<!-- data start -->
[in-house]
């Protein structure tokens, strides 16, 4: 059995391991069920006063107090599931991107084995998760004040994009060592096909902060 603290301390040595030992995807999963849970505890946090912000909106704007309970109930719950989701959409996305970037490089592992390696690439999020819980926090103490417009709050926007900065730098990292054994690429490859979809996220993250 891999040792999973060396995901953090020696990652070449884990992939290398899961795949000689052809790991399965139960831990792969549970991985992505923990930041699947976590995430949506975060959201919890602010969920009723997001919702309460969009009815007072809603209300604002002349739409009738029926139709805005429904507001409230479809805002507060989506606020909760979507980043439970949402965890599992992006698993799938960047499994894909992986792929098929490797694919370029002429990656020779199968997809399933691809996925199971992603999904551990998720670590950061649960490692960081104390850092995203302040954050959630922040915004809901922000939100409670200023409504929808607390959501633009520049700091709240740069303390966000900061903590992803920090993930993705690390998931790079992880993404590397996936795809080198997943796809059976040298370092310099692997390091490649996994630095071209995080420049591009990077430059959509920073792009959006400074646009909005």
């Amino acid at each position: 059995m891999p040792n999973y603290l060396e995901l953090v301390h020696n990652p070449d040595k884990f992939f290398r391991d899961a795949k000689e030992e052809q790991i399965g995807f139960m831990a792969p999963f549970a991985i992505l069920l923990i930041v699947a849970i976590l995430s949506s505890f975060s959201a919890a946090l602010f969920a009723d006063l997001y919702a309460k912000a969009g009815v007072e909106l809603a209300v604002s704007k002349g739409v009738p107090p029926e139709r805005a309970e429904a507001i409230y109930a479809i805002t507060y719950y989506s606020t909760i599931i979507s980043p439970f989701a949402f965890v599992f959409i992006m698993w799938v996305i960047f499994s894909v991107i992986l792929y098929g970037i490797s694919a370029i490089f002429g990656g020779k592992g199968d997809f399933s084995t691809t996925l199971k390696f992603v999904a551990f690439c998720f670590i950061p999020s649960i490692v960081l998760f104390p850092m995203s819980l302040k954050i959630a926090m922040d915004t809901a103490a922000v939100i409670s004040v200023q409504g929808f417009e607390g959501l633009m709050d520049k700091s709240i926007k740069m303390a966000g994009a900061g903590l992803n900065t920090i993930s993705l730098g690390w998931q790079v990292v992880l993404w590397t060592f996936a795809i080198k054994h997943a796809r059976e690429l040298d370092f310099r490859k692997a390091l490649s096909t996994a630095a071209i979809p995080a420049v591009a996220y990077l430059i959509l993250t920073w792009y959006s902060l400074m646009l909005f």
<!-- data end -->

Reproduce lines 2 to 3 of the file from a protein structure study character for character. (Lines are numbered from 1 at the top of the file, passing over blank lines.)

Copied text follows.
């Protein structure tokens, strides 16, 4: 059995391991069920006063107090599931991107084995998760004040994009060592096909902060 603290301390040595030992995807999963849970505890946090912000909106704007309970109930719950989701959409996305970037490089592992390696690439999020819980926090103490417009709050926007900065730098990292054994690429490859979809996220993250 891999040792999973060396995901953090020696990652070449884990992939290398899961795949000689052809790991399965139960831990792969549970991985992505923990930041699947976590995430949506975060959201919890602010969920009723997001919702309460969009009815007072809603209300604002002349739409009738029926139709805005429904507001409230479809805002507060989506606020909760979507980043439970949402965890599992992006698993799938960047499994894909992986792929098929490797694919370029002429990656020779199968997809399933691809996925199971992603999904551990998720670590950061649960490692960081104390850092995203302040954050959630922040915004809901922000939100409670200023409504929808607390959501633009520049700091709240740069303390966000900061903590992803920090993930993705690390998931790079992880993404590397996936795809080198997943796809059976040298370092310099692997390091490649996994630095071209995080420049591009990077430059959509920073792009959006400074646009909005």
């Amino acid at each position: 059995m891999p040792n999973y603290l060396e995901l953090v301390h020696n990652p070449d040595k884990f992939f290398r391991d899961a795949k000689e030992e052809q790991i399965g995807f139960m831990a792969p999963f549970a991985i992505l069920l923990i930041v699947a849970i976590l995430s949506s505890f975060s959201a919890a946090l602010f969920a009723d006063l997001y919702a309460k912000a969009g009815v007072e909106l809603a209300v604002s704007k002349g739409v009738p107090p029926e139709r805005a309970e429904a507001i409230y109930a479809i805002t507060y719950y989506s606020t909760i599931i979507s980043p439970f989701a949402f965890v599992f959409i992006m698993w799938v996305i960047f499994s894909v991107i992986l792929y098929g970037i490797s694919a370029i490089f002429g990656g020779k592992g199968d997809f399933s084995t691809t996925l199971k390696f992603v999904a551990f690439c998720f670590i950061p999020s649960i490692v960081l998760f104390p850092m995203s819980l302040k954050i959630a926090m922040d915004t809901a103490a922000v939100i409670s004040v200023q409504g929808f417009e607390g959501l633009m709050d520049k700091s709240i926007k740069m303390a966000g994009a900061g903590l992803n900065t920090i993930s993705l730098g690390w998931q790079v990292v992880l993404w590397t060592f996936a795809i080198k054994h997943a796809r059976e690429l040298d370092f310099r490859k692997a390091l490649s096909t996994a630095a071209i979809p995080a420049v591009a996220y990077l430059i959509l993250t920073w792009y959006s902060l400074m646009l909005f």